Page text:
Disability and Comedy: Challenging Stereotypes Onscreen





Disability Studies, Humour Studies, Film Studies, comedy, sexuality, Stereotypes


Characters with disabilities or any type of impairment have been present in film productions since the early stages of cinema. However, they seldom become main characters in mainstream media and in particular in comedy films, as their body doesn’t belong to the acceptable norm. Comedy has been known as a tool to challenge the system and yet it seems scarcely used to represent disabilities, drama being the preferred choice for narratives revolving around disabled protagonists. This article focuses on two films in which comedy and drama are combined to tell stories centred, indeed, on people with a disability (Come as You Are and The Peanut Butter Falcon, both released in 2019). Using different humour strategies such as incongruity and superiority, their main characters successfully challenge society, its conventions and its stereotypes—with incongruity mechanisms the films deal with what is considered “normal” and with superiority mechanisms they challenge power relations. The analysis will show how comedy is a genre capable to give its disabled characters the possibility to express themselves for an audience that is also being represented on screen—whether it is disabled viewers who can identify with the protagonists or abled ones who see their behaviours challenged onscreen.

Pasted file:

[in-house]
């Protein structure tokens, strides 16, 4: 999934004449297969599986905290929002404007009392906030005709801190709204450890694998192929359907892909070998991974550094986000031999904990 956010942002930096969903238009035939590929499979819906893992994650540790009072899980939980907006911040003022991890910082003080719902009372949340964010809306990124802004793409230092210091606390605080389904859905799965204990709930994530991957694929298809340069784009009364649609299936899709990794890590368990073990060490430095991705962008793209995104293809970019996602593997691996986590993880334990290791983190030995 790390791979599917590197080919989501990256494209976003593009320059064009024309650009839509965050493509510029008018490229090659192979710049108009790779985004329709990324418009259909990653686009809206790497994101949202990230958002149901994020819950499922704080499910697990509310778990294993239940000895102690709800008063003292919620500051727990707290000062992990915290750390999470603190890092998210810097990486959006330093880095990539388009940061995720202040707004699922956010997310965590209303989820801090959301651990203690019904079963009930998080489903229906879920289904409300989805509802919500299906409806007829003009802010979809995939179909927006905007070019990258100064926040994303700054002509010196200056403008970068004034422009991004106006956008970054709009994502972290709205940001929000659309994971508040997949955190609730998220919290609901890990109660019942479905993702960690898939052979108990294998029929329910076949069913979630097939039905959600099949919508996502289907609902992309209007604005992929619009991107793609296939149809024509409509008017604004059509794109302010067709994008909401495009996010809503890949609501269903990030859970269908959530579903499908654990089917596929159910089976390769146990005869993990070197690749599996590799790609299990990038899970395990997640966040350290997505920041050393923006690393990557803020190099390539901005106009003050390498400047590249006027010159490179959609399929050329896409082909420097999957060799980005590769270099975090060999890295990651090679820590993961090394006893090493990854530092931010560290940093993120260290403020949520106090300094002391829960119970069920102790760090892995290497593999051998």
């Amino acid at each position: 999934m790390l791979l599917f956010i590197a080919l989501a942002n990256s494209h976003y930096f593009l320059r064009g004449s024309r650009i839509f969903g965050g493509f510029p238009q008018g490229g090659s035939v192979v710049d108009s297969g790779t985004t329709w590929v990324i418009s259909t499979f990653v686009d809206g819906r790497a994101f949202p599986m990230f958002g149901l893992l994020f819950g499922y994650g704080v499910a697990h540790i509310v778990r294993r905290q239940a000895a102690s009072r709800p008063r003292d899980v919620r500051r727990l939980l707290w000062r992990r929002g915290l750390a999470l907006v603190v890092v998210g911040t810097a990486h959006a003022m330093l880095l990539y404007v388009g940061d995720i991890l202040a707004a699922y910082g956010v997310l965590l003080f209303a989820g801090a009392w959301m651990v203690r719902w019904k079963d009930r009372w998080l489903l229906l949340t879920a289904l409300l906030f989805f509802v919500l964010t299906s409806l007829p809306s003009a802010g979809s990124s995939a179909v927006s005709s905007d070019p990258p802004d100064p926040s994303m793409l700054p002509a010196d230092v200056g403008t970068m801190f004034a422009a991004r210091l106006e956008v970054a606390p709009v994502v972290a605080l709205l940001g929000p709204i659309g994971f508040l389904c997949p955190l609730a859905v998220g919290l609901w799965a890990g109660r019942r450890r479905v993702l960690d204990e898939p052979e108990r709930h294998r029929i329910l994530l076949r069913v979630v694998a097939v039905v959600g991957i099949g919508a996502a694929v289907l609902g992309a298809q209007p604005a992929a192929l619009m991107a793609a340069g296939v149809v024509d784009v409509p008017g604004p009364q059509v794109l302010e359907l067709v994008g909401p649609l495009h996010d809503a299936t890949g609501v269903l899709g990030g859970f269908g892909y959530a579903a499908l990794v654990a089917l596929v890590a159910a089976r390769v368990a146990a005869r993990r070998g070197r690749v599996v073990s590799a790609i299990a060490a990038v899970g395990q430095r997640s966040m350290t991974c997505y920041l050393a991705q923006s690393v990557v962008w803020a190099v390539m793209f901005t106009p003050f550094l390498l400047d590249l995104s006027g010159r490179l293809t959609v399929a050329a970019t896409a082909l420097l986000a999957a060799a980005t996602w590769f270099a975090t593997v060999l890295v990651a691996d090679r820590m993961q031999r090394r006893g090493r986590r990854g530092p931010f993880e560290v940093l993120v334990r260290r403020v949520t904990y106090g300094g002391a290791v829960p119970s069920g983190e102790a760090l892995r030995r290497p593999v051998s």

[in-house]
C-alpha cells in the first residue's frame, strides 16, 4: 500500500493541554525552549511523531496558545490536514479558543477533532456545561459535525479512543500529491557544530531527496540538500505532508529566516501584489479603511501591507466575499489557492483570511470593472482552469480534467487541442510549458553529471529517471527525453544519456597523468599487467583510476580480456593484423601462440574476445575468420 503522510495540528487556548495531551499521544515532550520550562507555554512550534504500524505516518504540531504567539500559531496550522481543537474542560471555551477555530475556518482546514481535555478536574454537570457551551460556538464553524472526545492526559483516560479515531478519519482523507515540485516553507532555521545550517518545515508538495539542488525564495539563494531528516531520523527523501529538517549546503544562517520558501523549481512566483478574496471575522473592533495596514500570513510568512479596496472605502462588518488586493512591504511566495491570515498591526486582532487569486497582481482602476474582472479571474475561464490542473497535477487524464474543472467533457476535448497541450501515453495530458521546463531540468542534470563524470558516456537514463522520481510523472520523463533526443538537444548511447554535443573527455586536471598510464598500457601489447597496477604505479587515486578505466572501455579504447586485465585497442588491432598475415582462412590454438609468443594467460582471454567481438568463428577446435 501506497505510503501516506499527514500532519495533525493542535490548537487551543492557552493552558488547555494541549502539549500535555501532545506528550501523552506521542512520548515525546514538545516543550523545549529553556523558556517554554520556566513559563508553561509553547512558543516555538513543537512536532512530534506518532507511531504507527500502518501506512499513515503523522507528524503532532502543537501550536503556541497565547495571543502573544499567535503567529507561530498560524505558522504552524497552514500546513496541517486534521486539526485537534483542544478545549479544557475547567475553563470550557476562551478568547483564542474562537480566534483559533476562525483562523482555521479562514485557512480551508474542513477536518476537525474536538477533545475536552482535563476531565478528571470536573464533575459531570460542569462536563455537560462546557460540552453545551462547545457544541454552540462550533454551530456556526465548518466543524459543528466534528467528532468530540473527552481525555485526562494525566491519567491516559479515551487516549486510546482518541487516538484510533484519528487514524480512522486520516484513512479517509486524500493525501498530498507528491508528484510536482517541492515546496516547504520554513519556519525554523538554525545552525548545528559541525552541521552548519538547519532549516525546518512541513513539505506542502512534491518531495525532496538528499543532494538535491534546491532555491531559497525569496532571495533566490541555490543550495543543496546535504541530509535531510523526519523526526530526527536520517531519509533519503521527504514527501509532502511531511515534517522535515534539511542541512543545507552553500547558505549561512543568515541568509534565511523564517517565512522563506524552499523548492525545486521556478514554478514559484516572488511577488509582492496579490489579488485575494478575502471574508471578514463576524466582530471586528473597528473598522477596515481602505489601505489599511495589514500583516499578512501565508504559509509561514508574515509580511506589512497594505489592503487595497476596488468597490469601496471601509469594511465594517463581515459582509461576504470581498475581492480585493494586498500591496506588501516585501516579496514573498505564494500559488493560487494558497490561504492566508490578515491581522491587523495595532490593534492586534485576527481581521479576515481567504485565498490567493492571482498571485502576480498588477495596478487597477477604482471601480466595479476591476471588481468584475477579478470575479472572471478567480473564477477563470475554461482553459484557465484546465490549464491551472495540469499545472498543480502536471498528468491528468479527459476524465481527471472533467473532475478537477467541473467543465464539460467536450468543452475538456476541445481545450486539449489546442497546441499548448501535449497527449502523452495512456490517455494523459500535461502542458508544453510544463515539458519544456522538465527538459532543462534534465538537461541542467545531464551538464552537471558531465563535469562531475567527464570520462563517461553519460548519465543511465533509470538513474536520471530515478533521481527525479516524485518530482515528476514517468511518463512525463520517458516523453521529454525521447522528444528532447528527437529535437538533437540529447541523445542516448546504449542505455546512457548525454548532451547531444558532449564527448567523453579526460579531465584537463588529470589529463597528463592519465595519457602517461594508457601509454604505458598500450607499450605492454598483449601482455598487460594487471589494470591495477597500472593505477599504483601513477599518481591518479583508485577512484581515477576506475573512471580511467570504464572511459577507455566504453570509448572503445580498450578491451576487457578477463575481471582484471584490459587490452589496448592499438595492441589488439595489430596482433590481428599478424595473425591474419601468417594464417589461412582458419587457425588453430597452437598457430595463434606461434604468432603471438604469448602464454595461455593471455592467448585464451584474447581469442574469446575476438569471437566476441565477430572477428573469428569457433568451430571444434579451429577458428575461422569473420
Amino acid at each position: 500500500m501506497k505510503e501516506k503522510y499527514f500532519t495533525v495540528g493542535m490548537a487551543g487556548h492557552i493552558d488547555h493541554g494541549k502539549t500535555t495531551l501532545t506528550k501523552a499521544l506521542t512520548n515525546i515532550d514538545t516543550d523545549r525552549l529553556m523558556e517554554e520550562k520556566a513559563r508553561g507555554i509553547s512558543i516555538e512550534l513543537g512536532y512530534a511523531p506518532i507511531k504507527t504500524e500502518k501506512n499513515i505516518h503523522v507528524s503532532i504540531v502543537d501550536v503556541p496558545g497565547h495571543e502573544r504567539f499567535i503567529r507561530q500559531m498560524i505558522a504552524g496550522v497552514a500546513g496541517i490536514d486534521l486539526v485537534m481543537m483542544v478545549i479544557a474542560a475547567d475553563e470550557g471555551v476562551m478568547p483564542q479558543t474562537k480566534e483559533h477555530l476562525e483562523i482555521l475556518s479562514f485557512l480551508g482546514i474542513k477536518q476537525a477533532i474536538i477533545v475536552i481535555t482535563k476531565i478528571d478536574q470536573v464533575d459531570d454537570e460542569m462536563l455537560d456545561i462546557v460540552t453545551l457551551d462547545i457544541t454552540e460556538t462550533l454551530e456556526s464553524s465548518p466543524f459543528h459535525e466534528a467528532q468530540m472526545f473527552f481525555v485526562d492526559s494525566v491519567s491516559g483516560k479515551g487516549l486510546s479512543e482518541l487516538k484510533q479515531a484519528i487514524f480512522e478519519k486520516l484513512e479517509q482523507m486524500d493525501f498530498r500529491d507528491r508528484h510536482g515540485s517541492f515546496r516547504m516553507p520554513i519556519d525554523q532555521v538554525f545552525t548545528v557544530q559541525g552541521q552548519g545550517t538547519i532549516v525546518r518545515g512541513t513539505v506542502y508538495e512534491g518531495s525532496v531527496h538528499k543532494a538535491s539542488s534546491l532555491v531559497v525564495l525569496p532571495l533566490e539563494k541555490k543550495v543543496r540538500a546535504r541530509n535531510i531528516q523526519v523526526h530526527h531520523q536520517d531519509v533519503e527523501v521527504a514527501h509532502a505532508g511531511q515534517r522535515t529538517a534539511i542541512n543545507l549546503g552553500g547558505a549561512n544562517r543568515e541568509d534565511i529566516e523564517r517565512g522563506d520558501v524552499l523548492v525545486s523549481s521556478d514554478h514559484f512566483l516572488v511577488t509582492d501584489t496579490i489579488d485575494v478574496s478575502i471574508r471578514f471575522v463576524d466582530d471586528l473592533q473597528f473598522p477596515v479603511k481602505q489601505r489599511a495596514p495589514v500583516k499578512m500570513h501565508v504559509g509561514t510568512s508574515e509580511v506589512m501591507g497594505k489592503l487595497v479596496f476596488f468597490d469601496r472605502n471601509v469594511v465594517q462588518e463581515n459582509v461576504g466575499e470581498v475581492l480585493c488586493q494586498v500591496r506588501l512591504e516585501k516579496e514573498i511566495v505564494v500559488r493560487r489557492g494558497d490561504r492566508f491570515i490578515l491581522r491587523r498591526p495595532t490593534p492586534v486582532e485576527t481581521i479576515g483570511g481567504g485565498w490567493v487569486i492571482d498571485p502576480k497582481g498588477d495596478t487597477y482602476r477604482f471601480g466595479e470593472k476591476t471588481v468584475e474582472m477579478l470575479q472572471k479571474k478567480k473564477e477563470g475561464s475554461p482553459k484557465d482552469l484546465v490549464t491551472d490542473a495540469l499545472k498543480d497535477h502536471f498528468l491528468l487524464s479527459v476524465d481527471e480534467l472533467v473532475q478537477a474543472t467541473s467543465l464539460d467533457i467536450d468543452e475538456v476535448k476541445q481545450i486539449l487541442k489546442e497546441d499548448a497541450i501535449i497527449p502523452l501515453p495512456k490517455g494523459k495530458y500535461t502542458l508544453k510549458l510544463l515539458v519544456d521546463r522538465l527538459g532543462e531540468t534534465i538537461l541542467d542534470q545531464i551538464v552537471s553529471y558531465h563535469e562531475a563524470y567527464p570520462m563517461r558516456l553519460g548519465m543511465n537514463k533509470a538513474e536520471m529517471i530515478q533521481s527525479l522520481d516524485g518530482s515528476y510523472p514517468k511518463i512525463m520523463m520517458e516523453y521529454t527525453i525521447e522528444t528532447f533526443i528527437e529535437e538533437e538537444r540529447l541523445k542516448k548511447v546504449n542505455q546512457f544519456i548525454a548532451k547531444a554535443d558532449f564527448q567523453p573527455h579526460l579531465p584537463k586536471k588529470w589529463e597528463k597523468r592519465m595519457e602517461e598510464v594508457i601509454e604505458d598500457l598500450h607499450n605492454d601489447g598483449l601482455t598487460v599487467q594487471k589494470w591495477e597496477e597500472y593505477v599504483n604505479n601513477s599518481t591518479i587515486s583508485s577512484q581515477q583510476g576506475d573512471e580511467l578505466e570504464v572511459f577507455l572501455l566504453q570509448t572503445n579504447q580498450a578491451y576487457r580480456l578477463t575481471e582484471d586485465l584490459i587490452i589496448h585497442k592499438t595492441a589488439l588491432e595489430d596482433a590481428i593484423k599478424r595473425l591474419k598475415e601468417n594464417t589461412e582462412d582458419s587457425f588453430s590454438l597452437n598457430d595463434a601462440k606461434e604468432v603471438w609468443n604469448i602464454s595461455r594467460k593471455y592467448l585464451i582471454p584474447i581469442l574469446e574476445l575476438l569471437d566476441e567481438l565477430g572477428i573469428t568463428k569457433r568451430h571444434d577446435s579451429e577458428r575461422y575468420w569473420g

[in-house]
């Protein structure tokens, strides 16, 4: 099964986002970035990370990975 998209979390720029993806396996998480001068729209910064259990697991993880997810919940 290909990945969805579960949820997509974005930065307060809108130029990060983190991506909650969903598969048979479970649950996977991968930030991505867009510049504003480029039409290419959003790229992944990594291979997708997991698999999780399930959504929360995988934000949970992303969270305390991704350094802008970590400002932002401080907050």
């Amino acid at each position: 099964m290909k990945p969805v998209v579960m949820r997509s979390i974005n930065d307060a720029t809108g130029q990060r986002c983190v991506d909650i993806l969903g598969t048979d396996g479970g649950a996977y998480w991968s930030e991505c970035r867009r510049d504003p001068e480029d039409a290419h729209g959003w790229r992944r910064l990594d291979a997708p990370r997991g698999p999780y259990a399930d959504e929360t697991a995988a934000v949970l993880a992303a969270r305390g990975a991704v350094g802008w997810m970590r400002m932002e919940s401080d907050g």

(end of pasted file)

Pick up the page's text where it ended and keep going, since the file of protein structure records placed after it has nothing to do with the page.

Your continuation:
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How to Cite

Martínez-Guillén, S. (2023). Disability and Comedy: Challenging Stereotypes Onscreen. REDEN. Revista Española De Estudios Norteamericanos, 4(2), 55–71. https://doi.org/10.37536/reden.2023.4.2038